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Analyse: UBS-ETF plc CMCI Composite SF

Dieser Rohstoff-ETF diversifizert über mehrere Futures-Kontrakte entlang der Laufzeitkurve. Ungeachtet einer steigenden Korrelation mit Aktien haben Rohstoffe nicht ihr Diversifikationspotenzial eingebüsst.

Lee Davidson 01.03.2013

Rolle im Portfolio

The UBS-ETF plc CMCI Composite offers broad commodity exposure by tracking the UBS Bloomberg CMCI Composite index, which covers 27 commodities in the energy, agriculture, and metals subsectors. Unlike traditional commodity indices that roll front-month contracts only, the CMCI Composite attempts to minimise the effects of negative roll yield by holding a diversified mix of futures contracts along the maturity curve for each of its constituent commodities. Over the past three and five year periods, the CMCI Composite index’s rolling methodology appears to have been successful at mitigating negative roll yield, as it has outperformed its more traditional peers (e.g. S&P GSCI, Reuters/Jefferies CRB, Rogers International, and DJ-UBS) as measured in terms of both absolute and risk-adjusted returns.

Historically, commodities have been sought out by investors to increase their risk-adjusted returns given their low to negative correlation with equities and fixed income securities. In recent years, investors have seen trailing five-year correlations for broad-basket commodity indices and equities (DJ UBS Commodity and Reuters/Jefferies CRB) go from near 0% in 2006 to upwards of 70%, in 2011 as measured against the STOXX Europe 600 and the MSCI World indices. In line with its peers, the CMCI Composite index has exhibited a similar level of correlation (~71%) to the STOXX Europe 600 and MSCI World indices.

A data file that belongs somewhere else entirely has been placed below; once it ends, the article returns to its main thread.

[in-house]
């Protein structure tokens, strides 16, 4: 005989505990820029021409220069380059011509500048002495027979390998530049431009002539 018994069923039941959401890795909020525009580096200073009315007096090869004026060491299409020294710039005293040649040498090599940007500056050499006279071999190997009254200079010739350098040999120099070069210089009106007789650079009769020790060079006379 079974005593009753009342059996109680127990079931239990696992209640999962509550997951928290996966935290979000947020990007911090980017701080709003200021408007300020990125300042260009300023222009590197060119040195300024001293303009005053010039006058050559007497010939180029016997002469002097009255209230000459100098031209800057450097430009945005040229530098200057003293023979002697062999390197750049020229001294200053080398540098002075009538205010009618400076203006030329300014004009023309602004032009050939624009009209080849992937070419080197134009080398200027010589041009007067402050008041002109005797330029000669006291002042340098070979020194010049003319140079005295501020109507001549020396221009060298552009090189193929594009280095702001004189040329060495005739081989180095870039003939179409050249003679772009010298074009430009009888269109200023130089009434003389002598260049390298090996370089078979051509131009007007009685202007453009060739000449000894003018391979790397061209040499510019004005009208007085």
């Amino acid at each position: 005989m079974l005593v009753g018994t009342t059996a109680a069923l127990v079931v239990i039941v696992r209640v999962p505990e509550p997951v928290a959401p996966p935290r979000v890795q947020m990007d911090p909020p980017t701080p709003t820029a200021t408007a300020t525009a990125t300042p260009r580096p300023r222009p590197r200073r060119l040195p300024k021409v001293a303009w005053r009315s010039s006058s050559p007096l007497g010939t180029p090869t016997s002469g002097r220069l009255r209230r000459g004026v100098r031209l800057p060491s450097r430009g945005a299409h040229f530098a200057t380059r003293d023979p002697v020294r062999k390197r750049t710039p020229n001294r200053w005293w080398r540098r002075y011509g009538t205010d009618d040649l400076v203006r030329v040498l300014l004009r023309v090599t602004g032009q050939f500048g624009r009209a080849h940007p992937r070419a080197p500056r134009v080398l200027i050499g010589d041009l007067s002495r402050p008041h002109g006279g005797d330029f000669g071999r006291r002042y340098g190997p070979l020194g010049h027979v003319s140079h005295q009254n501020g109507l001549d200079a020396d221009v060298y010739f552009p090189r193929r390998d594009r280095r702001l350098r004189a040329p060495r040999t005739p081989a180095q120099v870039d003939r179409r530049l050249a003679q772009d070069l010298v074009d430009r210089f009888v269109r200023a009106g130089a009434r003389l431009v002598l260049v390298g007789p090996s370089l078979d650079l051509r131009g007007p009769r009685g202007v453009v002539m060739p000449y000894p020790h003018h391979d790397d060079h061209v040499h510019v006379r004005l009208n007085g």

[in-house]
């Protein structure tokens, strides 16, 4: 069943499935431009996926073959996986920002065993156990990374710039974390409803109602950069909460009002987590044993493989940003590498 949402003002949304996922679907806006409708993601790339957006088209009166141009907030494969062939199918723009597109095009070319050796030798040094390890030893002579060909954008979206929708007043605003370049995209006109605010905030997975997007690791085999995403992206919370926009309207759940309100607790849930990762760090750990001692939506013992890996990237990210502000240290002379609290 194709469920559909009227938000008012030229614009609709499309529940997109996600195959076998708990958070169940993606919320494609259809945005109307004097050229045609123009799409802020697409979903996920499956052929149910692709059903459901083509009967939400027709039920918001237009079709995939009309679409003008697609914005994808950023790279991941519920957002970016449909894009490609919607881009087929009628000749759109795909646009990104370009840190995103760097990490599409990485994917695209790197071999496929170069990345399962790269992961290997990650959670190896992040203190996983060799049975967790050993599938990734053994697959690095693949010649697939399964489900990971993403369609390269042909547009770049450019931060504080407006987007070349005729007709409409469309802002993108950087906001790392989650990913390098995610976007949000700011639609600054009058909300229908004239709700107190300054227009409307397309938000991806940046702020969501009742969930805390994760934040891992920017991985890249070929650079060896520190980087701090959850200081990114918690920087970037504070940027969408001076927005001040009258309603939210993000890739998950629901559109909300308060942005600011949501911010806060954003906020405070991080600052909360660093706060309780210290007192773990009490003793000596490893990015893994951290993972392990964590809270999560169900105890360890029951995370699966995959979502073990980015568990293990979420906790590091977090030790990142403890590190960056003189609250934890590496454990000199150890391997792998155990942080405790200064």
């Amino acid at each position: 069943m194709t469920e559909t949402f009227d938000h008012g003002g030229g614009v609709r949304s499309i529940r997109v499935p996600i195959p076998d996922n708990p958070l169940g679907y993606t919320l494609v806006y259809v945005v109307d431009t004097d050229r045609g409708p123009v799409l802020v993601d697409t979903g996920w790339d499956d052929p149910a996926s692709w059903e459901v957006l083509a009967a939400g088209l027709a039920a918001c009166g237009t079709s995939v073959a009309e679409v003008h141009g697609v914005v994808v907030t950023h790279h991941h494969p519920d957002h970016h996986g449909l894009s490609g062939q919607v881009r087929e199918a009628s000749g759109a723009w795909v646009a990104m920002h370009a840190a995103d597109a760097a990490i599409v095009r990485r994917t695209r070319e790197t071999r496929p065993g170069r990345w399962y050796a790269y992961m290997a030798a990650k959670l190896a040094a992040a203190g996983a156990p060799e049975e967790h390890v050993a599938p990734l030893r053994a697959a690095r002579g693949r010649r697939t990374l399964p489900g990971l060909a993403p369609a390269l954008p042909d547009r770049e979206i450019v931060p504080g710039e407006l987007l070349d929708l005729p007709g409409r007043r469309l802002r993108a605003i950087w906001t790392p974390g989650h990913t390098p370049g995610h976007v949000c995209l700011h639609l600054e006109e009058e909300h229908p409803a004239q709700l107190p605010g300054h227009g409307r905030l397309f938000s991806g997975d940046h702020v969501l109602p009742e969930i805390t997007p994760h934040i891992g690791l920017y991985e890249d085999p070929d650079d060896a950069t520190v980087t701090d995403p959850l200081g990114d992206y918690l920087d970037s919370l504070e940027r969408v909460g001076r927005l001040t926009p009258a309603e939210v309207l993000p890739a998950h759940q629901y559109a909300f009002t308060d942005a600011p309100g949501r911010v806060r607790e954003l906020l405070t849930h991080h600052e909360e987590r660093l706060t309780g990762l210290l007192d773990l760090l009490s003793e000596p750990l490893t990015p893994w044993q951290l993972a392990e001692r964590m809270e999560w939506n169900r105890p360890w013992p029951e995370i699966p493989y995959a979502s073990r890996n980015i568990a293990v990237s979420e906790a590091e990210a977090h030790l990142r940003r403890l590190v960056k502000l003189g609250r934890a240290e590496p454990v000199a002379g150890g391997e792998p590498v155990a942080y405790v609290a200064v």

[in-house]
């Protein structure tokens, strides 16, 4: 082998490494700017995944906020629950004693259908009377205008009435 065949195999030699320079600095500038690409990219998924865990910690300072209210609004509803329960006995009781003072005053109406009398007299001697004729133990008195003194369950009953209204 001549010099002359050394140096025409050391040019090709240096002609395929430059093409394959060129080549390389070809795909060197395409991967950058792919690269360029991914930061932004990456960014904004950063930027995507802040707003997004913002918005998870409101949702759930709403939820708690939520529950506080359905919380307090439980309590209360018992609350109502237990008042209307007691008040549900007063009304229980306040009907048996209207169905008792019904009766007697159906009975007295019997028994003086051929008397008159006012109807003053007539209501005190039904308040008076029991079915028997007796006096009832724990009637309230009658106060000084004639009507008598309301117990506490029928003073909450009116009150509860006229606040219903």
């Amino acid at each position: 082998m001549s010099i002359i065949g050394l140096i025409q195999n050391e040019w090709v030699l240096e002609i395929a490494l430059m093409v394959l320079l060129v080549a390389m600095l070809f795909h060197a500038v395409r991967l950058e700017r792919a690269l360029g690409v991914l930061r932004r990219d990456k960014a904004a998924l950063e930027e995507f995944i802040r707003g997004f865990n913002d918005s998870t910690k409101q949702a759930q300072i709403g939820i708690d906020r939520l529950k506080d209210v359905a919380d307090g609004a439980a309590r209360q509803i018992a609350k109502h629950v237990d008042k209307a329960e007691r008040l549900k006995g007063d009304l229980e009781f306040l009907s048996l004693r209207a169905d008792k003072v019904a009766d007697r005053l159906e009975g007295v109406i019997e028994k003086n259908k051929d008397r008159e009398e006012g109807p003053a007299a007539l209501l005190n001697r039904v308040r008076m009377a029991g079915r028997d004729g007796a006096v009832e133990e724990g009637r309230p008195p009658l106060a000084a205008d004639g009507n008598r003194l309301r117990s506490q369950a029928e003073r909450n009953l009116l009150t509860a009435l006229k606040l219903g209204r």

Despite this rise in correlation, commodities have not lost all of their investment appeal. An exchange-traded product tracking a broad basket of commodity futures can still be utilised as a role player in a well-diversified portfolio to hedge against unexpected inflation.

Fundamentale Analyse